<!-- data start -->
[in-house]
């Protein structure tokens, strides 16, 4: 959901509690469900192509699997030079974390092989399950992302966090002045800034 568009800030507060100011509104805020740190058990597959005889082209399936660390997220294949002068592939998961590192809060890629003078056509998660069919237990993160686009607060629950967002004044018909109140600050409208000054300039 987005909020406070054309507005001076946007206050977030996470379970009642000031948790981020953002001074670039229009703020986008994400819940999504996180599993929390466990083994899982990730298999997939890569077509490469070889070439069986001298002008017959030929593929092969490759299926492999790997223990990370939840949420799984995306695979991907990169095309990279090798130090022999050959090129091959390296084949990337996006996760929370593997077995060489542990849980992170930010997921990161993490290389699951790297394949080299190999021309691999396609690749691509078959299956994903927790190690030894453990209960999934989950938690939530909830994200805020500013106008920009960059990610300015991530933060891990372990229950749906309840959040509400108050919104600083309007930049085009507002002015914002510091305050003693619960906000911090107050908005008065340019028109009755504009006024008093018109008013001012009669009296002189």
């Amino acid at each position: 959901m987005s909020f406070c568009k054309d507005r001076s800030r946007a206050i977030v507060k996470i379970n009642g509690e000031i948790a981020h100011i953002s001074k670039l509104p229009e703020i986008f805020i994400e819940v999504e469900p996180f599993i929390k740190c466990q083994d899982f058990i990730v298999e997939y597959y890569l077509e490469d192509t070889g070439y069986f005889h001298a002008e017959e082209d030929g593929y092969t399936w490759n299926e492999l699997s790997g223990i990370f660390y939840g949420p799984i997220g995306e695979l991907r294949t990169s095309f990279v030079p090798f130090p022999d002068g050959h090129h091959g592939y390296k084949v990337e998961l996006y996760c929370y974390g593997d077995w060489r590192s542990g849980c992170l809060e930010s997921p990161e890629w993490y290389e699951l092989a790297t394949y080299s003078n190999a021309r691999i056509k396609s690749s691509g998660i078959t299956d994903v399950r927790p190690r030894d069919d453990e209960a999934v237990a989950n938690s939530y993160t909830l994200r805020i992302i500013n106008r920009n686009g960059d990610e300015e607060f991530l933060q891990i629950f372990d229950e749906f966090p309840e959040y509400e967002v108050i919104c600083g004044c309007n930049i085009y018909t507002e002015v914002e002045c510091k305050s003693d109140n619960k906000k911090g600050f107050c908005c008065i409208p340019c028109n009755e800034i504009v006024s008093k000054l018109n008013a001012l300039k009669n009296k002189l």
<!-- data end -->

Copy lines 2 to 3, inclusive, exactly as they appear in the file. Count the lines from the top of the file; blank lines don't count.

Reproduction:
């Protein structure tokens, strides 16, 4: 959901509690469900192509699997030079974390092989399950992302966090002045800034 568009800030507060100011509104805020740190058990597959005889082209399936660390997220294949002068592939998961590192809060890629003078056509998660069919237990993160686009607060629950967002004044018909109140600050409208000054300039 987005909020406070054309507005001076946007206050977030996470379970009642000031948790981020953002001074670039229009703020986008994400819940999504996180599993929390466990083994899982990730298999997939890569077509490469070889070439069986001298002008017959030929593929092969490759299926492999790997223990990370939840949420799984995306695979991907990169095309990279090798130090022999050959090129091959390296084949990337996006996760929370593997077995060489542990849980992170930010997921990161993490290389699951790297394949080299190999021309691999396609690749691509078959299956994903927790190690030894453990209960999934989950938690939530909830994200805020500013106008920009960059990610300015991530933060891990372990229950749906309840959040509400108050919104600083309007930049085009507002002015914002510091305050003693619960906000911090107050908005008065340019028109009755504009006024008093018109008013001012009669009296002189």
């Amino acid at each position: 959901m987005s909020f406070c568009k054309d507005r001076s800030r946007a206050i977030v507060k996470i379970n009642g509690e000031i948790a981020h100011i953002s001074k670039l509104p229009e703020i986008f805020i994400e819940v999504e469900p996180f599993i929390k740190c466990q083994d899982f058990i990730v298999e997939y597959y890569l077509e490469d192509t070889g070439y069986f005889h001298a002008e017959e082209d030929g593929y092969t399936w490759n299926e492999l699997s790997g223990i990370f660390y939840g949420p799984i997220g995306e695979l991907r294949t990169s095309f990279v030079p090798f130090p022999d002068g050959h090129h091959g592939y390296k084949v990337e998961l996006y996760c929370y974390g593997d077995w060489r590192s542990g849980c992170l809060e930010s997921p990161e890629w993490y290389e699951l092989a790297t394949y080299s003078n190999a021309r691999i056509k396609s690749s691509g998660i078959t299956d994903v399950r927790p190690r030894d069919d453990e209960a999934v237990a989950n938690s939530y993160t909830l994200r805020i992302i500013n106008r920009n686009g960059d990610e300015e607060f991530l933060q891990i629950f372990d229950e749906f966090p309840e959040y509400e967002v108050i919104c600083g004044c309007n930049i085009y018909t507002e002015v914002e002045c510091k305050s003693d109140n619960k906000k911090g600050f107050c908005c008065i409208p340019c028109n009755e800034i504009v006024s008093k000054l018109n008013a001012l300039k009669n009296k002189l």